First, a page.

In 1893, Lewis Carroll, of Alice in Wonderland fame, imagined a 1:1-scale map in his book, Sylvie and Bruno, and others have riffed on the idea, including Argentine author Jorge Luis Borges and American comedian Steven Wright. Here’s the passage from Carroll:

“And then came the grandest idea of all! We actually made a map of the country, on the scale of a mile to the mile!”
“Have you used it much?” I enquired.
“It has never been spread out, yet,” said Mein Herr: “the farmers objected: they said it would cover the whole country, and shut out the sunlight! So we now use the country itself, as its own map, and I assure you it does nearly as well.”

Well, actually, it doesn’t do nearly as well, and Borges imagines more of the problem in his 1954 essay, “On Exactitude in Science.”

“In time, . . . the cartographers guilds struck a map of the empire whose size was that of the empire, and which coincided point for point with it. The following generations, who were not so fond of the study of cartography as their forebears had been, saw that that vast map was useless, and not without some pitilessness was it, that they delivered it up to the inclemencies of sun and winters. In the deserts of the west, there are tattered ruins of that map, inhabited by animals and beggars, in all the land there is no other relic of the disciplines of geography.”

The point is that useful maps rely upon a level of abstraction, without which you would have to simply look to the ground in front of you to see what was next, though you would scarcely know where you were. A sense of location would demand context, generalization, and simplification.

The same goes for all theoretical thinking, including science and philosophy. You can’t count each individual phenomenon and person as sui generis (“in a class by itself”), for then you couldn’t speak meaningfully about anything. There were be no adjectives, no collective terms, such as ‘child,’ ‘blue,’ or ‘forest’ – only this thing, that thing, and the other thing, for there is an infinite variety of each. You couldn’t categorize them, respectively, as creatures, colors, or forms of vegetation, for those, too, are abstractions.

Instead of representing all rivers by a uniform blue line on your map, you would need to make the lines wider and narrower depending on the distance between banks in the various sections. But even when you do that, as on the 1:50,000 military topographical maps, such as those we used to study the Mekong Delta during the Vietnam War, you still rely on blue to stand for rivers, even though most aren’t so blue. The same goes for maps of Khartoum, Sudan, where the darker Blue Nile, rushing down from the Ethiopian highlands, meets the languid (and muddy) White Nile coming up from flatlands to the south. In a sense, the blue notation is a lie, for neither of the feeder Niles is really blue, but that’s not the point. You don’t need to know the pigmentation of this stretch or that as much as whether or not there’s a river before you, to travel or cross or tap for water.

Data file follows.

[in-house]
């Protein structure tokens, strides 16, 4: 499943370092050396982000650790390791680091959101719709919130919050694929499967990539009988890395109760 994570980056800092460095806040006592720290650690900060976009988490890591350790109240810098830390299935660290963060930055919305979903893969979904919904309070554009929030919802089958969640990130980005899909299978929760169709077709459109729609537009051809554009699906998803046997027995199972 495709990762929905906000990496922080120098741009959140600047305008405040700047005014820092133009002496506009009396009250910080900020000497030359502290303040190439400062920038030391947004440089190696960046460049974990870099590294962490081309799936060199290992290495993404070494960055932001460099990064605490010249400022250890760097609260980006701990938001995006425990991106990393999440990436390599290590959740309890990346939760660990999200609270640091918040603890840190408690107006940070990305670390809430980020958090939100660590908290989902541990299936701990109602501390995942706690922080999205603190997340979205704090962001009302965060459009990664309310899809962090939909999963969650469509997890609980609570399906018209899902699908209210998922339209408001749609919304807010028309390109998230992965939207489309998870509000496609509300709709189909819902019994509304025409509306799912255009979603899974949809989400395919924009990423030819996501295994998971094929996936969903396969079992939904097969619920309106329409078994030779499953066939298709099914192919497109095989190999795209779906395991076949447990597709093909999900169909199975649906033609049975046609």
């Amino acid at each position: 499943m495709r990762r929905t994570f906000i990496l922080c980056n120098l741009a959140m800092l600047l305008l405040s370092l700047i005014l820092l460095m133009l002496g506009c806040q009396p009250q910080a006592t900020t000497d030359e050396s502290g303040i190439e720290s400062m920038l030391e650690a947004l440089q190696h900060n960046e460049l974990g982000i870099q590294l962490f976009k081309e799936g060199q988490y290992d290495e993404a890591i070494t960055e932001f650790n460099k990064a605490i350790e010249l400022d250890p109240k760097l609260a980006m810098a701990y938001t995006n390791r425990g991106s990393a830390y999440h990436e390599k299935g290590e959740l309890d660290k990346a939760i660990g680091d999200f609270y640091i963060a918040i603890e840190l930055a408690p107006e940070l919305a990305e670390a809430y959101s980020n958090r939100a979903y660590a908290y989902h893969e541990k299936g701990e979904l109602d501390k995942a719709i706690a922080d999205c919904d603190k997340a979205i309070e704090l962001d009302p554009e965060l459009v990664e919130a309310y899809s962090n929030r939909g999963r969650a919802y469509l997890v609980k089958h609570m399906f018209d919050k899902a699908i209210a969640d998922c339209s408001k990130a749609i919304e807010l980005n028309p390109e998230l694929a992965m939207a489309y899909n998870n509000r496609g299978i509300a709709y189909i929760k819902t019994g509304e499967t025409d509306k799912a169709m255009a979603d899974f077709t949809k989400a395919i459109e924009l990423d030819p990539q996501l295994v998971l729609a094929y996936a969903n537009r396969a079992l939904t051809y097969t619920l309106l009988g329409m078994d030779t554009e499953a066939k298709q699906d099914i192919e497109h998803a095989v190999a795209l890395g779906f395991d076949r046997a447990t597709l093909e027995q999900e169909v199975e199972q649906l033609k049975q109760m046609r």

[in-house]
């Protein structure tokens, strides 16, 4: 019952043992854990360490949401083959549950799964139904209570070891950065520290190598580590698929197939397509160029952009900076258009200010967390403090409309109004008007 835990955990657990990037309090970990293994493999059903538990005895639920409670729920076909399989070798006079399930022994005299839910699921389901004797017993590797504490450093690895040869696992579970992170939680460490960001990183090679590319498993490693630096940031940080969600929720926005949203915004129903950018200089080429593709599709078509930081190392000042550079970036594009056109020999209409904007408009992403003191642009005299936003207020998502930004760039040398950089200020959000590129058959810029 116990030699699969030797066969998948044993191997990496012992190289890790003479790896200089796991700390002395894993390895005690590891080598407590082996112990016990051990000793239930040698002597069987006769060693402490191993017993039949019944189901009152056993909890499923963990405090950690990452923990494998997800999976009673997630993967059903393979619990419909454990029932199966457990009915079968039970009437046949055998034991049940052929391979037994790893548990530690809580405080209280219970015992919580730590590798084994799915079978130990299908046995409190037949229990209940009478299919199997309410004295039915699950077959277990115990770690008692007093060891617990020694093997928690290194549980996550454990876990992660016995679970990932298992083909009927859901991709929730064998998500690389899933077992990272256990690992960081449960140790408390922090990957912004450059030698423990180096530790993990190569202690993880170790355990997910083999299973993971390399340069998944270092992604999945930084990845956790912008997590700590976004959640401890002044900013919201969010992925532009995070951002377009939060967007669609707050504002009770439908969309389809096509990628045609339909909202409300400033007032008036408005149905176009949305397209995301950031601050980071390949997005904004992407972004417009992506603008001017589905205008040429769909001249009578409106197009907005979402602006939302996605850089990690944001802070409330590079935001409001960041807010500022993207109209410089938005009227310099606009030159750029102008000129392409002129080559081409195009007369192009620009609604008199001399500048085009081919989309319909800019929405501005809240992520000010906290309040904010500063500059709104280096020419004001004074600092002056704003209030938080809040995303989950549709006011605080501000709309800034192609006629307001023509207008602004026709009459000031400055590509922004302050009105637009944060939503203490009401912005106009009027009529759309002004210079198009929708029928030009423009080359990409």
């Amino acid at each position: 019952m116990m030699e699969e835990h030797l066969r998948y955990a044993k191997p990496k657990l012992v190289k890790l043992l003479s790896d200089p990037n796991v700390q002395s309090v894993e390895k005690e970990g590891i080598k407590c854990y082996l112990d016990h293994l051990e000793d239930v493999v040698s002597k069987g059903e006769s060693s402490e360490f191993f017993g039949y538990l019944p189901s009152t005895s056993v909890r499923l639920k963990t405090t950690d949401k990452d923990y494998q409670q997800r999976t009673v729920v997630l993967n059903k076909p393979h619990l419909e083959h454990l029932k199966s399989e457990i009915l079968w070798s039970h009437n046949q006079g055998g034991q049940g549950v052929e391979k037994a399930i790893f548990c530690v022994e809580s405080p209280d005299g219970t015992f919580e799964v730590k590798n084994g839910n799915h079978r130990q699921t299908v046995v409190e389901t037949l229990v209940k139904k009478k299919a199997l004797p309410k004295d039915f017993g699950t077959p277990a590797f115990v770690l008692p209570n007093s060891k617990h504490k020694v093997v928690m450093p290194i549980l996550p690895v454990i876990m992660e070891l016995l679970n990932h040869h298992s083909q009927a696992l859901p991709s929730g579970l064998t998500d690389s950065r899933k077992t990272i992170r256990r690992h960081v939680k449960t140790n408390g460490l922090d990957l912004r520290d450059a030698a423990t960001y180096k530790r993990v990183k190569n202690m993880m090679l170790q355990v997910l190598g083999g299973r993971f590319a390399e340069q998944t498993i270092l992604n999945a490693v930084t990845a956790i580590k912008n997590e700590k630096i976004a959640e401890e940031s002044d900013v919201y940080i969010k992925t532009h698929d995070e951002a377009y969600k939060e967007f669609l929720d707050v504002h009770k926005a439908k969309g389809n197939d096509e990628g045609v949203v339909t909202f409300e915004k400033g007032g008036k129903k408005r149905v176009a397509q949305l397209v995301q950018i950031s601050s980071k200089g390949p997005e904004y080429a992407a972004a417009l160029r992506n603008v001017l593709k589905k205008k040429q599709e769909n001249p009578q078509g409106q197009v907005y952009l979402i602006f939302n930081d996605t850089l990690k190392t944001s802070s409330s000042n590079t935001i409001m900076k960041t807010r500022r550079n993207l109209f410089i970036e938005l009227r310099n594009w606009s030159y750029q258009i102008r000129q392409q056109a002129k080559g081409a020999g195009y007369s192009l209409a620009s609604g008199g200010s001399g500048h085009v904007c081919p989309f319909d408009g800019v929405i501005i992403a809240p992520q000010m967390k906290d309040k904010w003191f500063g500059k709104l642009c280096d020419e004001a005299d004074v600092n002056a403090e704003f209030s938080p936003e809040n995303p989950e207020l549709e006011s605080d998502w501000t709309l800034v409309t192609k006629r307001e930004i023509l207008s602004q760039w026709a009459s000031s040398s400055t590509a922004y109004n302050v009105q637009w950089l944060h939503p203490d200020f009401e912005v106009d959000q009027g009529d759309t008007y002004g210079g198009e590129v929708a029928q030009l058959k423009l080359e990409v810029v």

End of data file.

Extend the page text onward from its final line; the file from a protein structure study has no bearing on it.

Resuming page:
And so we abstract. But what do we make of the status of those abstractions? And how do they relate to the specifics on the ground? Philosophers speak of these matters in terms of “universals” (general terms) and “particulars” (specific things). Nominalists (name-only people, like Hume) say that universals are just useful fictions. Realists say they’re real, as the name implies. Conceptualists say they’re real, but only as concepts in the mind.

And the breakdown continues: Plato and Aristotle were both Realists, but for Plato, the universals (such as friendship and horseness) were “transcendent,” existing independently in an immaterial realm all their own. For Aristotle, they were immanent, written into the very creatures we see on earth, e.g., horseness in Seabiscuit. And how exactly does this happen? What are the mechanisms for “participation” of particulars in the universals? And what are the proper boundaries of application? When, for instance, does a river become a creek or an estuary?

For my money, conceptualism, with the universals residing in the mind of God, who creates and sustains all the particulars, makes the most sense. And thus one aims to not only “think God’s [propositional] thoughts after Him,” but also to wield in reflection and discourse God’s exalted universals (Imago Dei; anointing) along with his more mundane ones (lamb; sea), and even the dark ones (sin; delusion).  Of course, if you don’t believe in God, then things get trickier, more metaphysically daunting. If you take this tack, then, as my daughter says, “Knock yourself out.”